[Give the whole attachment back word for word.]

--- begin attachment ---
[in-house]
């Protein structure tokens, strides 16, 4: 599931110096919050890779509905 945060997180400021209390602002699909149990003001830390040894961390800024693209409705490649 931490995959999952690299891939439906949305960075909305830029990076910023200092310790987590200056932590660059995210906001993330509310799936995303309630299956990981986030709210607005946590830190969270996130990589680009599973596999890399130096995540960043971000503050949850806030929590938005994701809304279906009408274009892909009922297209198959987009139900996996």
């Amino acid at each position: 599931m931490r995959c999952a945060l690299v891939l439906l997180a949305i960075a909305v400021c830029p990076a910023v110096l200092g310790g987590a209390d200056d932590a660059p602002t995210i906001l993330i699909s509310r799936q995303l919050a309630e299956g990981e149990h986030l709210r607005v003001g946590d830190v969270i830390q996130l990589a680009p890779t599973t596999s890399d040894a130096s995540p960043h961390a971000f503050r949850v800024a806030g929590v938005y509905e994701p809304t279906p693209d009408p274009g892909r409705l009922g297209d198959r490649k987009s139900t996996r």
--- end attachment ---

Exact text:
[in-house]
């Protein structure tokens, strides 16, 4: 599931110096919050890779509905 945060997180400021209390602002699909149990003001830390040894961390800024693209409705490649 931490995959999952690299891939439906949305960075909305830029990076910023200092310790987590200056932590660059995210906001993330509310799936995303309630299956990981986030709210607005946590830190969270996130990589680009599973596999890399130096995540960043971000503050949850806030929590938005994701809304279906009408274009892909009922297209198959987009139900996996």
């Amino acid at each position: 599931m931490r995959c999952a945060l690299v891939l439906l997180a949305i960075a909305v400021c830029p990076a910023v110096l200092g310790g987590a209390d200056d932590a660059p602002t995210i906001l993330i699909s509310r799936q995303l919050a309630e299956g990981e149990h986030l709210r607005v003001g946590d830190v969270i830390q996130l990589a680009p890779t599973t596999s890399d040894a130096s995540p960043h961390a971000f503050r949850v800024a806030g929590v938005y509905e994701p809304t279906p693209d009408p274009g892909r409705l009922g297209d198959r490649k987009s139900t996996r």